More significantly, opposition to classification systems tends to ignore the public demand and support for these systems. Democracies that run film classification and censorship systems do so because elected politicians brought in and maintain laws requiring these systems. In countries such as the United States, where classification is run by the film industry, the intention is to make it unnecessary for the government to respond to the public demand. These systems receive complaints for being too restrictive, particularly from artists and academics, but they also receive complaints for not being restrictive enough.

It’s not just overprotective parents who support classification systems. Theatre owners and video retailers support them. In Canada, distributors of exempt material, such as TV shows, obtain classifications to make it easier to sell their products. Possibly the businesses that support classification are still responding to the overprotective parents, and the rationale for classifications is often based on faulty assumptions, but regardless of the source and legitimacy of the demand for classification, it does exist. Film makers need to live with it.

A key concern of this project was the cost of film classification. The BBFC cost is £121.80 ($230) to submit, plus £8.51 ($16) per minute. This is much higher than in Canada, where rates are typically $2-$4 per minute. All agencies claim to be non-profit, though some Canadian agencies have been sources of income for the government. For major studios, classification costs are negligible, but for independent films they can be prohibitive. Classification agencies, and the lawmakers who control them, need to be more aware of the heavy costs classification can impose. This is where Paint Drying, which cost £5,936 ($11,175) to classify, may be able to draw some attention. Instead of trying to annoy the classifiers, or protest classification, film makers and film viewers need to ensure the government is not placing barriers in the way of independent productions or films with limited appeal. Canadian agencies offer some exemptions from classification or classification fees, but these vary from province to province and have limitations. For example, a festival film does not require classification in Ontario, however the viewers must be over eighteen.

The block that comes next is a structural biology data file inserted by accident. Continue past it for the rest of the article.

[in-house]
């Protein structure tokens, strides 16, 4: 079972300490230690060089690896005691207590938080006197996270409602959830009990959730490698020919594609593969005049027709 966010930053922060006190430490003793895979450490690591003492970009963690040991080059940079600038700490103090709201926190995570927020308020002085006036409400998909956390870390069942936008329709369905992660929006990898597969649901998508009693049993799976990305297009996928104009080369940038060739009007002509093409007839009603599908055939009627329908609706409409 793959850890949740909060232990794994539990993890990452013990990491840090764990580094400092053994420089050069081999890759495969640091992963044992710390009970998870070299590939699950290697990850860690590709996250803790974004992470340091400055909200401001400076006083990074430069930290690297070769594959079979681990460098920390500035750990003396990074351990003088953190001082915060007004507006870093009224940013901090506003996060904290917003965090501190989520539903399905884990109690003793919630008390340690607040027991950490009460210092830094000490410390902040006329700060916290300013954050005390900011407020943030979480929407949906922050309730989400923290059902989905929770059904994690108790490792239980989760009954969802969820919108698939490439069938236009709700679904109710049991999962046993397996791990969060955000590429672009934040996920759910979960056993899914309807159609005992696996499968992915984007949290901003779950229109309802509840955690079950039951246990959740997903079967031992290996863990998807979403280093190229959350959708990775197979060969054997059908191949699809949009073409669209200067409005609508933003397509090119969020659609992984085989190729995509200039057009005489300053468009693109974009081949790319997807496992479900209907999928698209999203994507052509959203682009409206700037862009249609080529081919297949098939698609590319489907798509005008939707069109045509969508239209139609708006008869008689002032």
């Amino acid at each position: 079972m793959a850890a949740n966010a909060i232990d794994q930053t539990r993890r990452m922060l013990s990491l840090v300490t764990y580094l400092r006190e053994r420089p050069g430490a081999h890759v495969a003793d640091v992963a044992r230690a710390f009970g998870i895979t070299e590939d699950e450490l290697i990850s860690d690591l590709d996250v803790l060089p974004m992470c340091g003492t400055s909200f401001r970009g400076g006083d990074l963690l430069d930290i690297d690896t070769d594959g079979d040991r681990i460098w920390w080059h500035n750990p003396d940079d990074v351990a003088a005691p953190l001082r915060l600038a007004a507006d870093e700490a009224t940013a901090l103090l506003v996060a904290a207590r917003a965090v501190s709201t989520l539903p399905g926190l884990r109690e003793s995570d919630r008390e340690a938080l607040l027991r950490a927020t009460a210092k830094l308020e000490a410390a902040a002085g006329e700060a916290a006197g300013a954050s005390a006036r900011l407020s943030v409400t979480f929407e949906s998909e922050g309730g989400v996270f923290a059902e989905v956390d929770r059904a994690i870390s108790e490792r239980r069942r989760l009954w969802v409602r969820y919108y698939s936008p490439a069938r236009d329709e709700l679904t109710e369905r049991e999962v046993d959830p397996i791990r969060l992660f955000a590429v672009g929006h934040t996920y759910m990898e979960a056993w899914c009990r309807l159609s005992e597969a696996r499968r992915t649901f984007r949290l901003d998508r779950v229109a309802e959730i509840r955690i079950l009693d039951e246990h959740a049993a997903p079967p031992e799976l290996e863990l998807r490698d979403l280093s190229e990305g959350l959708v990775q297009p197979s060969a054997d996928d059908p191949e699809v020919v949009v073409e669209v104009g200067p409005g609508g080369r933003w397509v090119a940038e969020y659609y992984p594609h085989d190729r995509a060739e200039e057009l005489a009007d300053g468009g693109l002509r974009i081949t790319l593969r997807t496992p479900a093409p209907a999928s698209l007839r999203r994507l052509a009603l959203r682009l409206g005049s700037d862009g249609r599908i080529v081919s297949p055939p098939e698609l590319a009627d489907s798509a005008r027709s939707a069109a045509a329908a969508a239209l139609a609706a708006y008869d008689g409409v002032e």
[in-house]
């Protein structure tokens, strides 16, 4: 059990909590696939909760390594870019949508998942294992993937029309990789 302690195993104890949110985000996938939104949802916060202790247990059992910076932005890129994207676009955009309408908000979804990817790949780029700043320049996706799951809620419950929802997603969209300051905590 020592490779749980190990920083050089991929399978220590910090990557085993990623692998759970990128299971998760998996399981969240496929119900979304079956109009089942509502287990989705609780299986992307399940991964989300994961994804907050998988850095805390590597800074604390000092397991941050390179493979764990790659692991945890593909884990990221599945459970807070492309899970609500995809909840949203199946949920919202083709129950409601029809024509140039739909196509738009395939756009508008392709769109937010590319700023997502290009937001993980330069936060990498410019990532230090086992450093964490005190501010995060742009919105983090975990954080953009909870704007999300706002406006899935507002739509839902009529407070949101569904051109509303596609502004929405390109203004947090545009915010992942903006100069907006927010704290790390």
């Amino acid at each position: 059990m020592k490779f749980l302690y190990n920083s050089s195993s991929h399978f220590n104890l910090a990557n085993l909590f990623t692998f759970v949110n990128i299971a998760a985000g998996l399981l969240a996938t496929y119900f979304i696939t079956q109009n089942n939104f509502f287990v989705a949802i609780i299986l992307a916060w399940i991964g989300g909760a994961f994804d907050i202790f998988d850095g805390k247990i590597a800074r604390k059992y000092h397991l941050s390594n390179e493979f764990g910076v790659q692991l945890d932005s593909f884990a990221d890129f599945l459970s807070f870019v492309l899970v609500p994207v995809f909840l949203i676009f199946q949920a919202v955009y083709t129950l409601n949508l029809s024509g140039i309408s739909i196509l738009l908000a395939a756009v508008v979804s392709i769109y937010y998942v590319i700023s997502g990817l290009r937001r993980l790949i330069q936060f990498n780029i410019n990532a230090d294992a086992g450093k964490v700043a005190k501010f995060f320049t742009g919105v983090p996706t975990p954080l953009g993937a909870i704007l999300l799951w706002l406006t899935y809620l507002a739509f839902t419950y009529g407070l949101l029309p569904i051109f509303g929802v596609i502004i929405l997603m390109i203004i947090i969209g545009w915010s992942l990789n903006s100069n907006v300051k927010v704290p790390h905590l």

This is not the first time artists have attempted to stymie classifiers. In the early 1980s, a group of artists submitted the anti-pornography documentary Not a Love Story (1981) to the Ontario Board of Censors (as it was then called). The Board refused to classify the film, leading to the claim that the Board had banned an anti-porn documentary. When the matter went to court, the judge noted that the artists had no legal right to exhibit the film, and that the Board was under no obligation to perform hypothetical reviews. The myth of the ban persists. Although the artists did score an anti-classification victory with another film, most films in much of Canada are still subject to prior restraint and bans. Rightly or wrongly, there is public support for this.